Pres. Obama is right to be frustrated by the worsening abuse of the filibuster in the Senate. Senate Democrats deserve every inch of scorn for being too timid to actually use the power they’ve accrued. I suspect the rapid re-evaluation of Lyndon Johnson on the left has at least something to do with his having been a Democrat who was not afraid to use every bit of power he could,  in contrast with today’s Dems who walk on eggshells even after winning a major victory.

But I would like to make one contrarian point. Harry Reid has taken the brunt of the blowback over substantive filibuster reform failing, but it’s not like there’s no argument to be made for his behavior. An important part of political leadership is insulating the people you lead from political risk, and the filibuster is an excellent tool for doing that. This is why, traditionally, it’s been a popular tool regardless of party. Absent a filibuster, senators would have to take a lot more tough votes on actual bills, not procedural votes that take a few seconds to explain what they mean. Republicans voting en masse against a bill to increase the minimum wage would look just awful, for example. Having a filibuster in place is some insurance that a lot of the controversial stuff doesn’t come to the floor, which means fewer tough votes. Only procedural votes on it that supposedly bores people.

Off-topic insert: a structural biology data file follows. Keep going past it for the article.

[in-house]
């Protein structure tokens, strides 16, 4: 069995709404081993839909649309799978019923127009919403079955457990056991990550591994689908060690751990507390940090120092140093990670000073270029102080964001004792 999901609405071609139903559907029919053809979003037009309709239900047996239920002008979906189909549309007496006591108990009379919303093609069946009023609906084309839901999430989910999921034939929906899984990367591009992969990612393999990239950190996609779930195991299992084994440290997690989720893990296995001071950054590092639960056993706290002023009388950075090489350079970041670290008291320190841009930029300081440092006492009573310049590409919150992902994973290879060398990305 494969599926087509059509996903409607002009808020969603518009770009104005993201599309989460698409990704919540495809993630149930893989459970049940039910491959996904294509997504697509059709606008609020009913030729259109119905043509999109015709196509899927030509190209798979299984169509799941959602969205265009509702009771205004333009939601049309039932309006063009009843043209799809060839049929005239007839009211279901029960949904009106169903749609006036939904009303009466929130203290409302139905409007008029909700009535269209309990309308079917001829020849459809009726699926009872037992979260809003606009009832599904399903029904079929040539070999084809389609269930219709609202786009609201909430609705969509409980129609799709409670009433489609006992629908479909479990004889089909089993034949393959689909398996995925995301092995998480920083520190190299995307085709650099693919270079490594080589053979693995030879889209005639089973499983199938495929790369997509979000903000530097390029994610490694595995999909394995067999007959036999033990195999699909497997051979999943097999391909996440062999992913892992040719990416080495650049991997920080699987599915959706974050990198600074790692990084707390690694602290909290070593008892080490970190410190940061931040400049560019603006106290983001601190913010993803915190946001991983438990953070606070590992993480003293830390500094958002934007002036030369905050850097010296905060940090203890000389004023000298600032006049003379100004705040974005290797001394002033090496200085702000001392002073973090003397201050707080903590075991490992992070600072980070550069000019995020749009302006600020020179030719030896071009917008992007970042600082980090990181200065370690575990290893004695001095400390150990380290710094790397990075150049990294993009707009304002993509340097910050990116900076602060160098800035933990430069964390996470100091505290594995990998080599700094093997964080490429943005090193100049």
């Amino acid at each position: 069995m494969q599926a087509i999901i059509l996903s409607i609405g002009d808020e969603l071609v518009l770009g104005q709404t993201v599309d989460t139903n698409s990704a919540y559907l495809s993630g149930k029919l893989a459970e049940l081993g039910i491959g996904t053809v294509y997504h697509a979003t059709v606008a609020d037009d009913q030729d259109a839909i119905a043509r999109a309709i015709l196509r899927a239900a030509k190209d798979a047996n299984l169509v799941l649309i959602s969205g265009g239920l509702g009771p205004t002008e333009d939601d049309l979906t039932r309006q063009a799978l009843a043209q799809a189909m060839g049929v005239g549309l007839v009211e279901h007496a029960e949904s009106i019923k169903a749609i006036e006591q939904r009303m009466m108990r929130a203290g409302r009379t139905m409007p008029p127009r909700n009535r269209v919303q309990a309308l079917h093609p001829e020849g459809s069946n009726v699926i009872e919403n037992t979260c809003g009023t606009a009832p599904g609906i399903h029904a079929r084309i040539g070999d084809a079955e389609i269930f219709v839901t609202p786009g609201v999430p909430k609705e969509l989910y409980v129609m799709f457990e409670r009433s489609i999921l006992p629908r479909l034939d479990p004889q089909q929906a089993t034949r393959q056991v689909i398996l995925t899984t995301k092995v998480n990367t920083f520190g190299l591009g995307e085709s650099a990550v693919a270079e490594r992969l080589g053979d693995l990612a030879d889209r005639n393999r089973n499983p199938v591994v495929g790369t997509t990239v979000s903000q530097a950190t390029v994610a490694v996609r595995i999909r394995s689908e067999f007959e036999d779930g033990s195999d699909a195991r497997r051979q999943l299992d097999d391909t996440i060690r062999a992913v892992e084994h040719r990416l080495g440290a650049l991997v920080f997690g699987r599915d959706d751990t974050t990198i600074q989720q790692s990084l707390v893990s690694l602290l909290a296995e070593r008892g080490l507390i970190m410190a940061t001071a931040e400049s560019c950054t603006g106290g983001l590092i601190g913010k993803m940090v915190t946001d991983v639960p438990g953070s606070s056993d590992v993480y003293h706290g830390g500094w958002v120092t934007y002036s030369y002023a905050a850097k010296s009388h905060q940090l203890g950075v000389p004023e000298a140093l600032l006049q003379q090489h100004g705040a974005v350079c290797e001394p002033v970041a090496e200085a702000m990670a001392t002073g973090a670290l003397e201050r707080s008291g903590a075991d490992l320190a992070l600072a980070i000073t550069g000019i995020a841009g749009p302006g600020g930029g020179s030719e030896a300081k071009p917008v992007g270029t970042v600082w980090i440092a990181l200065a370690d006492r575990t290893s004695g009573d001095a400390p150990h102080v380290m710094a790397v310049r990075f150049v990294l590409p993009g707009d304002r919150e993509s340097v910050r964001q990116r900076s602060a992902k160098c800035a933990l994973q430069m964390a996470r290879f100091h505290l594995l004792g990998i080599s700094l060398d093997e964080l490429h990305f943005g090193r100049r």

That said, while avoiding potential risk is a component of political leadership, it’s only one component, and it’s hard to make the case that keeping Democrats from losing elections is worth the cost of enduring an escalating battle against getting ever more routine business done.


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